Some merchants reflected, the cost of making different sizes will more or less than same, there shouldn’t be any deliberate attempt to limit the size to “S”. But the Small & Slim still dominates the current market trend. To fix the marketing-target at S only, this helps create sales, a much bigger sales figures than brands that carry all sizes.
“Ladies’ wear usually stays in trend for one season only; as long as S is still the hot item, it’s easier to meet the sales target to sell nothing but S.” In business world, profit maximization is always the key to succeed.
Stock-piling items has cost money, in terms of the necessity of logistics and warehousing. If S-size can lead to less inventory and more sales, why not? On the other hand, if S-size decreases cost, that means cheaper price and increased market competitiveness. Again, why not?
Thus, as the petit-size fashion becomes more prevalent, it reveals the spread of a perverse aesthetic mindset that has seriously affected women’s freedom to dress. It has not only created dressing anxiety, but also humiliated women.
What sort of harm can be done by forcing “idealized body-size” upon everyone?
Denise Martz, a professor of psychology at Appalachian State University in North Carolina, US, said that excessive concern can aggravate an impression of poor body shape, cause anxiety and depression, and, more important, could pave the way to eating disorders in extreme cases.
Wang Yiting (a college student from Zhejiang) began this weight-loss program; she cut her daily calorie intake, but to find she would later binge, eating like horse. Months later, she was affected by anorexia.
Besides, the promotion of petite fashion is exclusionary and leaves those who do not conform to smaller sizes feeling inadequate or abnormal, especially when it comes to teenage girls who are still in their formative years.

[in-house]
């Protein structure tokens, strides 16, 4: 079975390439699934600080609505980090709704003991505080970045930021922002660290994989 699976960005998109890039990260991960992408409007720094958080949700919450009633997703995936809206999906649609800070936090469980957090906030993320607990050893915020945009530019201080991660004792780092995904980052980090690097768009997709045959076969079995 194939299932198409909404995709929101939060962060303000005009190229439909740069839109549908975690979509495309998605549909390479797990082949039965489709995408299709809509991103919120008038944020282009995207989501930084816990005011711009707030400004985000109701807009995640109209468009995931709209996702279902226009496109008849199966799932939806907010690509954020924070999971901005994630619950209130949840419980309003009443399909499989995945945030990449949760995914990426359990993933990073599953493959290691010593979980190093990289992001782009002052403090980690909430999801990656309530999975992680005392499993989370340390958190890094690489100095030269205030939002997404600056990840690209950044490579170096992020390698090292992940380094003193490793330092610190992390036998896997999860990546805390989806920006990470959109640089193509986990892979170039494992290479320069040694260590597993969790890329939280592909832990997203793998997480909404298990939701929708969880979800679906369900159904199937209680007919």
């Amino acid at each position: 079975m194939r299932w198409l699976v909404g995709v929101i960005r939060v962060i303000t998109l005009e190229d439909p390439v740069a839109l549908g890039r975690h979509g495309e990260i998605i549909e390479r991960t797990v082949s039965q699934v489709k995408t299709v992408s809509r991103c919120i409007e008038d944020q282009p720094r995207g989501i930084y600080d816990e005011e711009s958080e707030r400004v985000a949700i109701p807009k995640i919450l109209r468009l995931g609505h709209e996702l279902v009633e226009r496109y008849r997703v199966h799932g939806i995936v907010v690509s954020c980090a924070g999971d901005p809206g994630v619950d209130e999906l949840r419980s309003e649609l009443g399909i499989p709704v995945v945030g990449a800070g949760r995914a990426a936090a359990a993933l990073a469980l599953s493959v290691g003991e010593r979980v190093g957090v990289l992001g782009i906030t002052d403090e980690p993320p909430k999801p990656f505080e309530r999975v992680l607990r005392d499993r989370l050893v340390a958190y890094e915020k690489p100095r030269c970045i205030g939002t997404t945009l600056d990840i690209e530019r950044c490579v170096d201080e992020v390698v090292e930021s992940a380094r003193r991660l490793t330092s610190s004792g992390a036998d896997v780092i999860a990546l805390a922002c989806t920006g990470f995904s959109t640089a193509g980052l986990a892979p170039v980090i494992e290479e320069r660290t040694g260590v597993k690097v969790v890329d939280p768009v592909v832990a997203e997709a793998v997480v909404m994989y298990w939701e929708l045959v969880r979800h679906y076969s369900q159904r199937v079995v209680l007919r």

Just a couple weeks ago, a new documentary told the story of a 15-year-old girl in China who passed away after suffering from anorexia. According to the documentary, the patient started dieting after a boy she liked fell for a skinnier girl. Extreme dieting slowly evolved to the point that she couldn’t keep any food down.
For women, it is important not to cater to this perverse sense of beauty and not to be bound by it.
Should we follow the “bonny & skinny” trend with blind eyes?
Maybe it’s time to rethink about if this narrow concept: skinny and bony means beautiful.
Should there just one-single standard to measure beauty? Aren’t we all paying a high price just to squeeze into this one-size-fits-all? When can we stop judging a book by its cover? What if we all forget the old stale standard, but truly enjoy a new life re-defined by “health, confidence, and cheer”?
The aesthetics of society are never static, but change as society changes. From this perspective, the pursuit of “white, young and thin” is in fact a choice at this stage in history. I.e., it is a citizen’s right to pursue the kind of body they want.
However, what is abnormal is that some businesses and manufacturers are desperately trying to promote petit fashion, deliberately advocating that the thinner you are, the more beautiful you are, and making a big deal out of clothing. Such a pathological view of aesthetics has misled women in general and is highly undesirable.
So, girls, be whoever you want to be.